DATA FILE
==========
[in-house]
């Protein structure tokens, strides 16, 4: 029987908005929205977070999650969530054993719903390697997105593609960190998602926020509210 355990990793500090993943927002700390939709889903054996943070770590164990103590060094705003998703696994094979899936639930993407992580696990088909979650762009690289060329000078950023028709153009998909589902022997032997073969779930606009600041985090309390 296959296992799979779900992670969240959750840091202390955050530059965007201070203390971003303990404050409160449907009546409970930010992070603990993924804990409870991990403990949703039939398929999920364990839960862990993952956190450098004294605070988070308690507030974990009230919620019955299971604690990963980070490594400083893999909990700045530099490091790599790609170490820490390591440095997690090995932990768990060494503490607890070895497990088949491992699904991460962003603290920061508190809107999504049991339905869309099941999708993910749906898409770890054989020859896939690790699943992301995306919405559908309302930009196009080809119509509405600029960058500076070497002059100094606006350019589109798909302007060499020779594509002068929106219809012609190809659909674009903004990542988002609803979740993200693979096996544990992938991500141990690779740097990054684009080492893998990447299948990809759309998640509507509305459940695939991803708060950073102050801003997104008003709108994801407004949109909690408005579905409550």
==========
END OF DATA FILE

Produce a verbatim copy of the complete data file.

[in-house]
């Protein structure tokens, strides 16, 4: 029987908005929205977070999650969530054993719903390697997105593609960190998602926020509210 355990990793500090993943927002700390939709889903054996943070770590164990103590060094705003998703696994094979899936639930993407992580696990088909979650762009690289060329000078950023028709153009998909589902022997032997073969779930606009600041985090309390 296959296992799979779900992670969240959750840091202390955050530059965007201070203390971003303990404050409160449907009546409970930010992070603990993924804990409870991990403990949703039939398929999920364990839960862990993952956190450098004294605070988070308690507030974990009230919620019955299971604690990963980070490594400083893999909990700045530099490091790599790609170490820490390591440095997690090995932990768990060494503490607890070895497990088949491992699904991460962003603290920061508190809107999504049991339905869309099941999708993910749906898409770890054989020859896939690790699943992301995306919405559908309302930009196009080809119509509405600029960058500076070497002059100094606006350019589109798909302007060499020779594509002068929106219809012609190809659909674009903004990542988002609803979740993200693979096996544990992938991500141990690779740097990054684009080492893998990447299948990809759309998640509507509305459940695939991803708060950073102050801003997104008003709108994801407004949109909690408005579905409550």